The Passion of the Christ

The Passion of the Christ

In the recent interview Mel Gibson did with Diane Sawyer about his film, The Passion of the Christ, he revealed that he was only onscreen in the movie one time – actually only a part of him was in the scene. At the point in the story when Jesus is being nailed to the cross, it was Gibson’s left arm and hand seen driving the nail into the hand of Christ.

When asked why he chose to assume that role in the film, Mel Gibson indicated that it was because he saw himself as first in the line of culpability for the crucifixion of Christ. He openly acknowledged his own guilt and blame for the death of Jesus. “Who did kill Christ?” Sawyer asked. “We all did,” Gibson responded as Sawyer blankly stared at him as if he were speaking a Martian language.

The story of the passion of Christ – it is the crux of the gospel. The suffering, death, burial and resurrection of Jesus Christ is the centerpiece of history. The events of three days that occurred two millennia ago will forever be the focal point of time and eternity. Throughout the ages to come, the angels’ words will reverberate, filling every corner of the universe: “Worthy is the Lamb that was slain to receive power and riches and wisdom and might and honor and glory and blessing.” In response, every created thing in existence will cry out, “To Him who sits on the throne, and to the Lamb, be blessing and honor and glory and dominion forever and ever!” (See Revelation 5:12-13)

Gibson’s confession that he sees himself as first in the line of those guilty for the death of Jesus is a confession which fits us all. Left to ourselves, we are all born without a trace of hope that we might find favor with Almighty God. But the cross changes that. Embedded in the cross of Jesus Christ is a call – it is an invitation to come back home; to return to the Father’s house. It is a call to enter into union with divine life and be transformed into somebody new. (See 2 Corinthians 5:17)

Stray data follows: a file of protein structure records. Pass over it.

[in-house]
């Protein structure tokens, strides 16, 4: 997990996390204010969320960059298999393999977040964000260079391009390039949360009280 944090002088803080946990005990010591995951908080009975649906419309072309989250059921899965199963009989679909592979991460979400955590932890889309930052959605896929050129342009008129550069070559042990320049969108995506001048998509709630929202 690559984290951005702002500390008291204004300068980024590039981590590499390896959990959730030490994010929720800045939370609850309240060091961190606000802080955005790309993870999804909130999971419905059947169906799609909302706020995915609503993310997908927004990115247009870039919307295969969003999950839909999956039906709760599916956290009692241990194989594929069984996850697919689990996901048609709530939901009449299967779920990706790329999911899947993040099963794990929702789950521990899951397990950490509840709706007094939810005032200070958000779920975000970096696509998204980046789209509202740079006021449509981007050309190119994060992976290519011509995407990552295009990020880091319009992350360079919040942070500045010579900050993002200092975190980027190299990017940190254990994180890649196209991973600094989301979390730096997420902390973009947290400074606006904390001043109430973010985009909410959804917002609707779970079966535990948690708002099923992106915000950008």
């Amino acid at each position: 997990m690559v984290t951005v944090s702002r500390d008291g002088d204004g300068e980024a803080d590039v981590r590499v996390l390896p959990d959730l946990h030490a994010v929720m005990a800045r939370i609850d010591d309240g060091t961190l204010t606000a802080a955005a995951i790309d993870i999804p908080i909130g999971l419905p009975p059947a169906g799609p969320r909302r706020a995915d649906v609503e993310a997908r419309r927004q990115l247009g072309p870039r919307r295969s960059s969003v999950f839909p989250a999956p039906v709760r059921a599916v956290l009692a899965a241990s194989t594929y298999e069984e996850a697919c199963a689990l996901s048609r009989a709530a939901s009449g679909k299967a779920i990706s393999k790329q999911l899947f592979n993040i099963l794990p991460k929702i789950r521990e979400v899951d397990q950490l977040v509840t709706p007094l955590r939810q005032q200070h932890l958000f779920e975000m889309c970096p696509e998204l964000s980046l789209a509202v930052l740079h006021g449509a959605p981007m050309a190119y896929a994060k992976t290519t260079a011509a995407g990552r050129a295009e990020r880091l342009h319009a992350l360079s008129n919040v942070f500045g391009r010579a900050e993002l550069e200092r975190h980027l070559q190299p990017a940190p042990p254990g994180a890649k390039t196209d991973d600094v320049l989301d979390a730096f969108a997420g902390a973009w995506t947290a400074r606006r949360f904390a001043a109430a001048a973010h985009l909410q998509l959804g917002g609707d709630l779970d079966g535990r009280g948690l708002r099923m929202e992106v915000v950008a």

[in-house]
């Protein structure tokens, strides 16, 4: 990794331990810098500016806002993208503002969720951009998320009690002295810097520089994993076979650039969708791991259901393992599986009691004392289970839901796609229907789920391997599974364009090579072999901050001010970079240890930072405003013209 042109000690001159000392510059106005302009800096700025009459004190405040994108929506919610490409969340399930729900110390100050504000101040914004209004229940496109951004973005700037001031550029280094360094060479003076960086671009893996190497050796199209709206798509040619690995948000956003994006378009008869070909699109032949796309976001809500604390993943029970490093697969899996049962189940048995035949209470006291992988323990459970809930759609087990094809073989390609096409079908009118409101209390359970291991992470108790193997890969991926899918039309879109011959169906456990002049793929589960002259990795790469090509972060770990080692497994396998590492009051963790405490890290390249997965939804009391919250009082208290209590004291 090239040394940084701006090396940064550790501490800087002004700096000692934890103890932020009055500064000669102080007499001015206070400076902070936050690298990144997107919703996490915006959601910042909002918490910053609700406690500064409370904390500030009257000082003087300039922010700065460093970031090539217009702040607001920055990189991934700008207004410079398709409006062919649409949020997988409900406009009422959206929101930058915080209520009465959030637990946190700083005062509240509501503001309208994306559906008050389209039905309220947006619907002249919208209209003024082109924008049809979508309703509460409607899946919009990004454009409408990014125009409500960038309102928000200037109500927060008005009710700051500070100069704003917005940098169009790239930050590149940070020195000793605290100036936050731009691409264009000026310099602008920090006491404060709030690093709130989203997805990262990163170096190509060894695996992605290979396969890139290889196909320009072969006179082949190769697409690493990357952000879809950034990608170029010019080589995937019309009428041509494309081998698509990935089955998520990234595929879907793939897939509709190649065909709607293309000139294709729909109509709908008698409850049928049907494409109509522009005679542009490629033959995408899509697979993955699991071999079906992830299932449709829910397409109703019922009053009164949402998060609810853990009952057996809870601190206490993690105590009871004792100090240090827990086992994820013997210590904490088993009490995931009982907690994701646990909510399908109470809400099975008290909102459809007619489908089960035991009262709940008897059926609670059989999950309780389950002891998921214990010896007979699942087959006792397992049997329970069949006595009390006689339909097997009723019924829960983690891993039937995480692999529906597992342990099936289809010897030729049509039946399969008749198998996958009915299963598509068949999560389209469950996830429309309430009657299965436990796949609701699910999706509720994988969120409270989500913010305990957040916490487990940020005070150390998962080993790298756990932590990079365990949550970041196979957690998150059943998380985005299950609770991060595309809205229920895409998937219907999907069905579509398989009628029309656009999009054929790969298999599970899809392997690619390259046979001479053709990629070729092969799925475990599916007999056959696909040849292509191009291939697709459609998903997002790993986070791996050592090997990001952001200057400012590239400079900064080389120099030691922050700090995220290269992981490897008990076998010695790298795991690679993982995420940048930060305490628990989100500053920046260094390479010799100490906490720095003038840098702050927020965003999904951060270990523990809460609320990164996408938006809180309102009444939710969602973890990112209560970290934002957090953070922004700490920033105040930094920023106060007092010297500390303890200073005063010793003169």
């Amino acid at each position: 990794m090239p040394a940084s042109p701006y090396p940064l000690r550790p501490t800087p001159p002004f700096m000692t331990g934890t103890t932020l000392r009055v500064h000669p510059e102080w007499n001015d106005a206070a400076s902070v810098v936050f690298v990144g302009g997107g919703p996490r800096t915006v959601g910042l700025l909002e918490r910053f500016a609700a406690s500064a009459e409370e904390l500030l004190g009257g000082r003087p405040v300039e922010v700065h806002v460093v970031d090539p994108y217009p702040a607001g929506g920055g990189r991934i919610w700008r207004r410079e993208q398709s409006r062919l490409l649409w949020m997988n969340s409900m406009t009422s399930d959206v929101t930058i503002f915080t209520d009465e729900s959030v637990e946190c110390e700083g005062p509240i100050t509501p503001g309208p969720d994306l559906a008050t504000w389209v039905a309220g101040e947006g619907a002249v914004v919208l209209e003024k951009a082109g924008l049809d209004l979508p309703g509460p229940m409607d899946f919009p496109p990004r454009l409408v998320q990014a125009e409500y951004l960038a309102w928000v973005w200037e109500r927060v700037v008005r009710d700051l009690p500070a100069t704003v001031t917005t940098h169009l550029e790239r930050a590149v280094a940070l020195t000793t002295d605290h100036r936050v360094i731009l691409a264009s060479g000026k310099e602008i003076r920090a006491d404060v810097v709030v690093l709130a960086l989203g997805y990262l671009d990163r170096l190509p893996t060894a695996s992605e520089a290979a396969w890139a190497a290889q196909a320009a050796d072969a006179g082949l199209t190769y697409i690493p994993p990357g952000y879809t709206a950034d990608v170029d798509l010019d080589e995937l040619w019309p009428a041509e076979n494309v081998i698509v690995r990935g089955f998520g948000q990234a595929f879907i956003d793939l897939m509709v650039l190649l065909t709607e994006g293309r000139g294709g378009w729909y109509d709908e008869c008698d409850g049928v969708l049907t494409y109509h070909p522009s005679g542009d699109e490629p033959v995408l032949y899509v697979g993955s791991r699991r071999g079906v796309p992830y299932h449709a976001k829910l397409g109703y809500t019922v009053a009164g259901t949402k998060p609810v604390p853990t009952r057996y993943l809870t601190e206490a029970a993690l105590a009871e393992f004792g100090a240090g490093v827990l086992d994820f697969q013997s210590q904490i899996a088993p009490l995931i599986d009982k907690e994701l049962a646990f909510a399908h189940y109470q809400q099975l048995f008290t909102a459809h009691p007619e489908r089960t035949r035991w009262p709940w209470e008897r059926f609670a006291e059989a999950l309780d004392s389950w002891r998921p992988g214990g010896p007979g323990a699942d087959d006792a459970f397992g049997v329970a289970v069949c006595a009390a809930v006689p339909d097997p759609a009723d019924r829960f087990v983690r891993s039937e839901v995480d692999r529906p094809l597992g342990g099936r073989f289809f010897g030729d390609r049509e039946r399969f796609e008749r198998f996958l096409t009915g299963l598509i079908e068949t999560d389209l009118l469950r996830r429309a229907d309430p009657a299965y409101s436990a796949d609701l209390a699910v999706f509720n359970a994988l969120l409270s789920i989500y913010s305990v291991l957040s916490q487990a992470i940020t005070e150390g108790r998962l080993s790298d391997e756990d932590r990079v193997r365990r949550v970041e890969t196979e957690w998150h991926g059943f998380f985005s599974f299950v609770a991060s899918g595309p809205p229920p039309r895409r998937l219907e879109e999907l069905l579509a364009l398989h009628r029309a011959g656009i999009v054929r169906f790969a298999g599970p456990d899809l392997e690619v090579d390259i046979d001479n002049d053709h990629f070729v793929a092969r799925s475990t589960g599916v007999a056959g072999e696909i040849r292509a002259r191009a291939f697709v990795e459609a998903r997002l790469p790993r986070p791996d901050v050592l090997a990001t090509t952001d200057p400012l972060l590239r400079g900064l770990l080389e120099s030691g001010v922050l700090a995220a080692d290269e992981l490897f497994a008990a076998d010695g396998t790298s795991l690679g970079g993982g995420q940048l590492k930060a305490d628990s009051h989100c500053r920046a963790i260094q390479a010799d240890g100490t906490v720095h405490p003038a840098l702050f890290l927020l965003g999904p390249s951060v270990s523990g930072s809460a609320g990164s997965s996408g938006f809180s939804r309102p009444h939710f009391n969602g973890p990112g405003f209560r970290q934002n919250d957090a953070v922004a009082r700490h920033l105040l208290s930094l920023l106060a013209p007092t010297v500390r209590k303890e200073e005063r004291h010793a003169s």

Some people hear the call. Others never will. Jesus said that nobody could ever come to God unless God Himself (through the Holy Spirit) draws them to Him. Do you sense a pull toward Christ? That inner pull you sense is the voice of God gently and lovingly inviting you to come to Him.

Some people put the gospels alongside “other histories” of the time of Jesus. They look at the cross, but don’t see. They simply can’t hear the loving invitation that pours out of Calvary’s hill. To them, it’s only an ancient story.

As you watch the film – as you think about the cross – listen. It’s not simply a historical story being retold. It is an eternal story shouting out a present-day invitation to those who are able to hear. You may hear a message other’s won’t hear. You may see something others don’t see. If so, be glad. Be very glad. Because that same Christ who died that brutal death is reaching out to you in love. Reach up, responding in faith, and He will pick you up. He will give you new life and will begin to carry you toward home.

If you have been forwarded this devotional article by a friend who is a Christian, be assured it is because they value your friendship. Maybe this article can be the basis of discussion between you two about the cross of Jesus Christ and its relevance today

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